Florida’s new lawmakers have been sworn in, and committee weeks are a month away. Leaders in both chambers have now named the people who will chair their key education panels, with the Senate releasing its list of chairmen on Wednesday. The House announced its main chairs a few weeks ago, but has yet to tell us who will head the subcommittees. Also still unknown is the membership for any of the panels. They’ll have plenty to do, though, as they face questions about funding, testing, internet service for distance learning and more — plus whatever other priorities they pick. Read on for the latest on the issues in Florida education news.
Finances loom large. University of South Florida faculty have raised serious questions about their administration’s plans to make deep spending cuts. They’ve called for a clearer strategy. • The Hillsborough County school district has been slashing positions to cover revenue shortfalls. A new independent review validated the actions as warranted.
DeSoto County’s new superintendent wants to lift his district’s academic performance into the state’s top 10. He faces financial and other obstacles along the way, the Arcardian reports.
Dealing with the coronavirus — in schools and out — also tops the list. The University of South Florida joined a global effort to test the efficacy of the Novavax vaccine.
Distance learning is tough without adequate internet service. State Sen. Loranne Ausley wants to improve the odds for rural north Florida families, WFSU reports.
Back to school they go. More than 4,000 Lake County students have transferred from online to in-person classes since the start of the year, the Daily Commercial reports. • About 3,000 Clay County students plan to return to their schools after winter break, Clay Today reports.
Top honors for Duval County’s superintendent. Diana Greene was named Florida’s 2021 superintendent of the year, the Florida Times-Union reports.
Who’s next for Polk County schools? The School Board set criteria for selecting its new superintendent, the Ledger reports.
Keep it civil. The vice chairman of Manatee County’s school board has proposed new rules to govern public comment at meetings, after being personally criticized by speakers, the Bradenton Herald reports.
Graduation day is almost here. Because of COVID-19, both the University of Miami and Florida International University have decided to hold virtual ceremonies for their fall graduates, the Miami Herald reports.
A newly elected Palm Beach School Board member bought a home outside her district before winning her race. Now Alexandria Ayala faces three investigations related to the transaction, the Sun-Sentinel reports.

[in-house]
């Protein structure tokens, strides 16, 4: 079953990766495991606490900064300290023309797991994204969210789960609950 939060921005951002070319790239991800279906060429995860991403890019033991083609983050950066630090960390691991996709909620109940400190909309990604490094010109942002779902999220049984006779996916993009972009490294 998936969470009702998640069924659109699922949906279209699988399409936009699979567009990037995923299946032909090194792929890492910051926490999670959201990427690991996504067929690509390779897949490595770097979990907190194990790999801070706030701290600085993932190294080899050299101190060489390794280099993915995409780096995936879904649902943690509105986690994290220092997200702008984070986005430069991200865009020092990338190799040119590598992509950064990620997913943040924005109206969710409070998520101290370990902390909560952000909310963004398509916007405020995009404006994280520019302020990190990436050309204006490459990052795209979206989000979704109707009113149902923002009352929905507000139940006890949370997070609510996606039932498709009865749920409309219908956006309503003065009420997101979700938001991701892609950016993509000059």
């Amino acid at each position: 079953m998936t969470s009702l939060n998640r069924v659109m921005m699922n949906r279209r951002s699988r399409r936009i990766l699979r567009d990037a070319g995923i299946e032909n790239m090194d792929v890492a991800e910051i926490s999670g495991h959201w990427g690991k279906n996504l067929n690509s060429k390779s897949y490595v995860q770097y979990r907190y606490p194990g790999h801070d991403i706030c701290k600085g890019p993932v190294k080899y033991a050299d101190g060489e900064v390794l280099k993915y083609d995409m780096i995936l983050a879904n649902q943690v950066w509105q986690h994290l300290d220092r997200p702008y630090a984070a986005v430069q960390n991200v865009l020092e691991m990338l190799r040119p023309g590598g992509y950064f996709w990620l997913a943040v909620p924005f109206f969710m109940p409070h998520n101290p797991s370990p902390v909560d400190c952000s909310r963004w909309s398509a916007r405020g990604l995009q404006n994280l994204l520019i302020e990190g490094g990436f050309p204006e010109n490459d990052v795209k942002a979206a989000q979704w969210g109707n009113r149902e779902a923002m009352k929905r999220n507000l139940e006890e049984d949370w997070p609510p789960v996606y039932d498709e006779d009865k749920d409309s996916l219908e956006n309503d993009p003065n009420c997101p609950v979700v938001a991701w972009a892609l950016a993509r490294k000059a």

‘We weren’t the aggressor.’ Pasco County’s Mitchell High School football team’s unprecedented run toward the state championship was marred by a brawl.
‘Every single threat is serious.’ A Lee County 14-year-old is arrested on accusations of threatening violence against his school, WINK reports.
A Duval County teacher repeatedly used social media to speak against the transgender community and other groups. The School Board suspended him without pay for five days, the Florida Times-Union reports.
Did you miss a story? Yesterday’s roundup is still available.
In case you were wondering … The Florida Senate has announced Sen. Joe Gruters, R-Sarasota, will chair the Education Committee and Sen. Shevrin Jones, D-West Park, will serve as vice chairman. They’ll lead the Senate’s efforts on education policy for the coming session. Where have they stood on such issues in past sessions? Here’s a brief look: In recent years, Gruters has sponsored legislation to limit school board member terms and to establish a parent bill of rights. He also put forth bills to allow retired educators to work as substitute teachers before six months passed from their final day of employment, and to require students earn a half credit in civics for high school graduation. None passed. • Jones, who served in the House before his election to the Senate, in recent years sponsored legislation to create a tuition scholarship program for students pursuing an associate degree or career certificate; to establish requirements for schools to provide implicit bias training for employees; and to set minimum qualifications for charter school administrators and officers. He also has put forth bills that would have required parental permission to participate in state testing, and granted protection for certain student data privacy. None passed.